"We are seeing the strip mining of our Mother the Earth and also seeing the strip mining of our children (through TV). --Phillip Deere, Muskogee Elder
"We learn how to heal from our Sacred Fire and how to honour our fires with Cedar, Tobacco, and purification with our Sage and Sweetgrass. If we make every effort to be spiritual, honour the life-giving forces and creation, then our Sacred Mother will feel our love.” --Mohawk man
"Another prophecy that I’ve been thinking about lately, because it seems to be coming about is the one that warns when the birds begin to nest on the ground, that will signal the beginning of the end. That doesn’t have to mean the end, the end of the world, but maybe the end of one thing and the beginning of something else. I know by the way they are cutting down the forest that the birds have to nest on the ground because there won’t be any trees left for them to nest on." --Lavina White, Haida Elder
"As Hopi we don’t own the land, we’re just caretakers. We use it, but not with electricity and coal mines. We’re calling for the purification because it’s our obligation. We’re ready, we want it to happen. We know we can’t get people to change, but we’re near the time. Very near. We pray to the Creator and tell him this is not what we want but we feel there is no choice. We’ve already gone over the time limit that was give to us in the prophecy. Even the leaders of our village have put it off because they don’t want to see it happen in their lifetime." --Martin Gashweseoma, Hopi Elder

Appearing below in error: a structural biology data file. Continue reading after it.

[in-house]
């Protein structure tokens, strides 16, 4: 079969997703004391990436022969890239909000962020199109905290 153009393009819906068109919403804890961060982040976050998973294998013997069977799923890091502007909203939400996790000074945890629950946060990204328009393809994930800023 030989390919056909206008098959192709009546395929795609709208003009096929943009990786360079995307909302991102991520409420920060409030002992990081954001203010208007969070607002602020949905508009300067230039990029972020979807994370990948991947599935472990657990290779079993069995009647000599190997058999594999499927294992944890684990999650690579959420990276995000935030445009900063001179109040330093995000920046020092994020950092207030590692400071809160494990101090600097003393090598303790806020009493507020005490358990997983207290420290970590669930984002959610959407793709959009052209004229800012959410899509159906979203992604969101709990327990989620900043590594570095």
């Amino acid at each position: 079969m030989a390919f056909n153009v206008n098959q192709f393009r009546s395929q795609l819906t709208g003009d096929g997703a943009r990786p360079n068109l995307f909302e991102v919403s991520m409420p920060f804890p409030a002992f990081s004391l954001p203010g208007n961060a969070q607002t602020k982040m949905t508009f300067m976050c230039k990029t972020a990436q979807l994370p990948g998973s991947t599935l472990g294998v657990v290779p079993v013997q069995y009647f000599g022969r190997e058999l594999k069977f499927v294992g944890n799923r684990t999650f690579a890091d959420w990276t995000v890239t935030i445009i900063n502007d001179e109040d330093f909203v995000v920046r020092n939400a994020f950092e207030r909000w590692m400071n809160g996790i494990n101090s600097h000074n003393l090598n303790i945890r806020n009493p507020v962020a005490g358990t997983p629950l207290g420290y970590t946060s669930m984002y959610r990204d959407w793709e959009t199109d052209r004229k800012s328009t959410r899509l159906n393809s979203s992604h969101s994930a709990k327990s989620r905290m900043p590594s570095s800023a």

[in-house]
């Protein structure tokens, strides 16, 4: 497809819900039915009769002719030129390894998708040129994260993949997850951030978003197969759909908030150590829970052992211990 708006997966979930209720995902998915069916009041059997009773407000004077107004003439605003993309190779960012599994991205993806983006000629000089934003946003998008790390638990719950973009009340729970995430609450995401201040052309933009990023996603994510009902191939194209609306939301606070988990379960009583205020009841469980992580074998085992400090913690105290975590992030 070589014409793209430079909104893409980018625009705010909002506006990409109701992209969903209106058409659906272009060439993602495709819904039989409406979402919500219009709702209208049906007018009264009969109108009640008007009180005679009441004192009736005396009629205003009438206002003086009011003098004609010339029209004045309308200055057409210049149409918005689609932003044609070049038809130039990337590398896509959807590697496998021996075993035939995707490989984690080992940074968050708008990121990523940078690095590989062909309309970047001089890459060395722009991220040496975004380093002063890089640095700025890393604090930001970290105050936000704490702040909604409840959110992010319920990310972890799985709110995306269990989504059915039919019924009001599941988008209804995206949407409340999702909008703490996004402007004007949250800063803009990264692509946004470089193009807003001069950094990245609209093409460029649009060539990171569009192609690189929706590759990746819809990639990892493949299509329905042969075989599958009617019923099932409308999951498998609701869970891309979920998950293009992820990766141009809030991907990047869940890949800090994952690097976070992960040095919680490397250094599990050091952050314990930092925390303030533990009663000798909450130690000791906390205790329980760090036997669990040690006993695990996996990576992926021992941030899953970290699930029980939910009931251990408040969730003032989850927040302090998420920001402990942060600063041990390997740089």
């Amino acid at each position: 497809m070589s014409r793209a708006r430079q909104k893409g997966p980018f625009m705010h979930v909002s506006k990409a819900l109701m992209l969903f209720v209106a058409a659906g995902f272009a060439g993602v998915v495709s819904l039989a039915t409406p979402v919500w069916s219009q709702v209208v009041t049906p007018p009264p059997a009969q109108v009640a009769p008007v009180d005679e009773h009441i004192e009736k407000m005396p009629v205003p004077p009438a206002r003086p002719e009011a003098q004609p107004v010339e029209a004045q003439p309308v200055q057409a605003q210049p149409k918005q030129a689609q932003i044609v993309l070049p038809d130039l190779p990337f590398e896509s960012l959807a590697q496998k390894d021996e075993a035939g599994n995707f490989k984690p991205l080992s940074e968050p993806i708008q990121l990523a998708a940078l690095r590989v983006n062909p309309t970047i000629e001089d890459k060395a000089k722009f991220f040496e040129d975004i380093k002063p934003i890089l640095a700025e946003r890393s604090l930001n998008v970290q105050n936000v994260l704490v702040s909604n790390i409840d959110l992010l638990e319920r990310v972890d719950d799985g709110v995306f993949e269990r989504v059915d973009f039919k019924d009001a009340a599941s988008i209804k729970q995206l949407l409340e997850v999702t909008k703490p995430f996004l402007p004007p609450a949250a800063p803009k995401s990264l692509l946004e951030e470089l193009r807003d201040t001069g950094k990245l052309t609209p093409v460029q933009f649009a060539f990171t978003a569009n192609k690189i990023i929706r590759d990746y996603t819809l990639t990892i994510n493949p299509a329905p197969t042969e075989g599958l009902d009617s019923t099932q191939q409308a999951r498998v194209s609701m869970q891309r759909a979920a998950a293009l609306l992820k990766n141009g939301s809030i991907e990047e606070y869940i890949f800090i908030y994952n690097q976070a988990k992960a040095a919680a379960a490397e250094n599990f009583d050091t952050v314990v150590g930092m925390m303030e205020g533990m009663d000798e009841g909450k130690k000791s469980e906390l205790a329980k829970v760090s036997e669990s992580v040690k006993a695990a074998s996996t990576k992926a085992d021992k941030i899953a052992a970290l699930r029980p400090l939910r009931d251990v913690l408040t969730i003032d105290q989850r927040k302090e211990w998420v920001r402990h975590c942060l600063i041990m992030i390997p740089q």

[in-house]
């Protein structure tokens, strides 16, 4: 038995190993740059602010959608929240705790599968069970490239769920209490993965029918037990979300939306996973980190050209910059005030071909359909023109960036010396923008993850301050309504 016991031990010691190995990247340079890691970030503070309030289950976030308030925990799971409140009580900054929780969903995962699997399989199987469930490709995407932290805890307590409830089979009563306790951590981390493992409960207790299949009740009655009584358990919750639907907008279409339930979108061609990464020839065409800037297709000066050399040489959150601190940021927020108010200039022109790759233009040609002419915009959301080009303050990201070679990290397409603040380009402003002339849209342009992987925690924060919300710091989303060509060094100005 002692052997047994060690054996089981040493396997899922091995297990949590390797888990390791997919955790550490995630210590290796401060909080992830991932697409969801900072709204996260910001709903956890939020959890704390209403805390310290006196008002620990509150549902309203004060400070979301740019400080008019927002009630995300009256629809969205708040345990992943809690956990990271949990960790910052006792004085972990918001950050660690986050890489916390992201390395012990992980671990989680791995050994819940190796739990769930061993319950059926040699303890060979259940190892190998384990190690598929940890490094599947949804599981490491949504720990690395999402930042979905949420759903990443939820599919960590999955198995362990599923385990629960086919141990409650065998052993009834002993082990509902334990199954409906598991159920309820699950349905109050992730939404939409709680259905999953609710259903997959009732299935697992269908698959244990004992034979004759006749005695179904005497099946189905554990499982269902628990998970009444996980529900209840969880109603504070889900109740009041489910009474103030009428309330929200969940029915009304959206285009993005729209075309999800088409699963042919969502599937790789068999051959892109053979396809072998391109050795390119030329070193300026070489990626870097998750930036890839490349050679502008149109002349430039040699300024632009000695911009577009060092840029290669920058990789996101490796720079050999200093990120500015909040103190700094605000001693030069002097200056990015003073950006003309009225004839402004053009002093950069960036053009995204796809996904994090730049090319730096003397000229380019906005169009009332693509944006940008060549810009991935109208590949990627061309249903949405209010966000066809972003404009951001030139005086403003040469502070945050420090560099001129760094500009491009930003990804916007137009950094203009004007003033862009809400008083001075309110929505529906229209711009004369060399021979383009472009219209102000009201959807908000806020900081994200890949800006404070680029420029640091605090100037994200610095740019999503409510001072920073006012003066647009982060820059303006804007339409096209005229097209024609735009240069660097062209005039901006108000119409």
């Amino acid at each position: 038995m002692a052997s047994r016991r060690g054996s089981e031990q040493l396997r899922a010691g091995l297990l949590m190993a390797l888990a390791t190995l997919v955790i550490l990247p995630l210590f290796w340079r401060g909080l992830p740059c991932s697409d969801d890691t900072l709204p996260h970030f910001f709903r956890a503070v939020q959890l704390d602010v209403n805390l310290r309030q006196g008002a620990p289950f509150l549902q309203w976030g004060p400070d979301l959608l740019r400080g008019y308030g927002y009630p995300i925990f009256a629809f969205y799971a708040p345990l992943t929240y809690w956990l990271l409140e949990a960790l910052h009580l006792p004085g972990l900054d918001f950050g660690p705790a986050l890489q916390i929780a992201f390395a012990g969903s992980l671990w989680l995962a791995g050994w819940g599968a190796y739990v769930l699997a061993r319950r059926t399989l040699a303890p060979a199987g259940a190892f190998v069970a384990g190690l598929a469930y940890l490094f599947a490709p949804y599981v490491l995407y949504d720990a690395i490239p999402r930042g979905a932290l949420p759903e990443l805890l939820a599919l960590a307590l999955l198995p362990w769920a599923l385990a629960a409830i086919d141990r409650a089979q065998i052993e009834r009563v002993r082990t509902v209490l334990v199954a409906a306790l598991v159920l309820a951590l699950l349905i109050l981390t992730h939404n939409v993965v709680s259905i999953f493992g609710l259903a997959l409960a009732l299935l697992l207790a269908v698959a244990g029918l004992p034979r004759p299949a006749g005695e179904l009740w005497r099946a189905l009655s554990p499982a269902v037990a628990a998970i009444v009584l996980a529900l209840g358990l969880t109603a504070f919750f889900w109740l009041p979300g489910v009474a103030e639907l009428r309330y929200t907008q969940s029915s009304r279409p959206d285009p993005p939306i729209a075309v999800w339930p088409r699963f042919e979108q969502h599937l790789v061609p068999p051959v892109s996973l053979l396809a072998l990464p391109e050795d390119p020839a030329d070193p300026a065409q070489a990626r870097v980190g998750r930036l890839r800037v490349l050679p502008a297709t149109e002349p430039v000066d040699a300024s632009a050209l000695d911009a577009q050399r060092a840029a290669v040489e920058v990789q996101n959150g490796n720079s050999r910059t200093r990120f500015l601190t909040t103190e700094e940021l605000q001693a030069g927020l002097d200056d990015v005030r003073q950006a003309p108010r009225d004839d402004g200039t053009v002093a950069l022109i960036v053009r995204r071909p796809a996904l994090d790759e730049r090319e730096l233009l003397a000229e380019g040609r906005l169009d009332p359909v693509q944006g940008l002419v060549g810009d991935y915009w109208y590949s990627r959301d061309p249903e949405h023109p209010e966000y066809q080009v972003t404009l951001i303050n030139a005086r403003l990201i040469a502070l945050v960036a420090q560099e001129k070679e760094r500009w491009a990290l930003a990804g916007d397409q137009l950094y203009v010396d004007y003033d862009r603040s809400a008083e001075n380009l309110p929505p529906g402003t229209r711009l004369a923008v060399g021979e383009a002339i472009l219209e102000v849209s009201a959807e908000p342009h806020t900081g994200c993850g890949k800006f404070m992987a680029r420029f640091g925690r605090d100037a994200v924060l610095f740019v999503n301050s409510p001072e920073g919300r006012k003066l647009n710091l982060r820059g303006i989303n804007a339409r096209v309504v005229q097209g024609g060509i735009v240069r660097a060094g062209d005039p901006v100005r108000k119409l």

"We need to clean up the mess that we created. If we don’t Mother Earth is going to shake us real hard. We are all breathing this air which is a part of nature, every living thing on this earth has to breath in this air, we are all part of it. We have no business destroying any other life." --Thomas Banyacya, Hopi Elder
"You know how it is when you have a pain, if you get a little cut it hurts. That’s the way the earth is now and we need to heal her in some way. They’re not patching up anything for Mother Earth and She’s not healing, She’s just getting worse with pain. They are trying to take Her precious guts out for money." --Roberta Blackgoat, Navajo Elder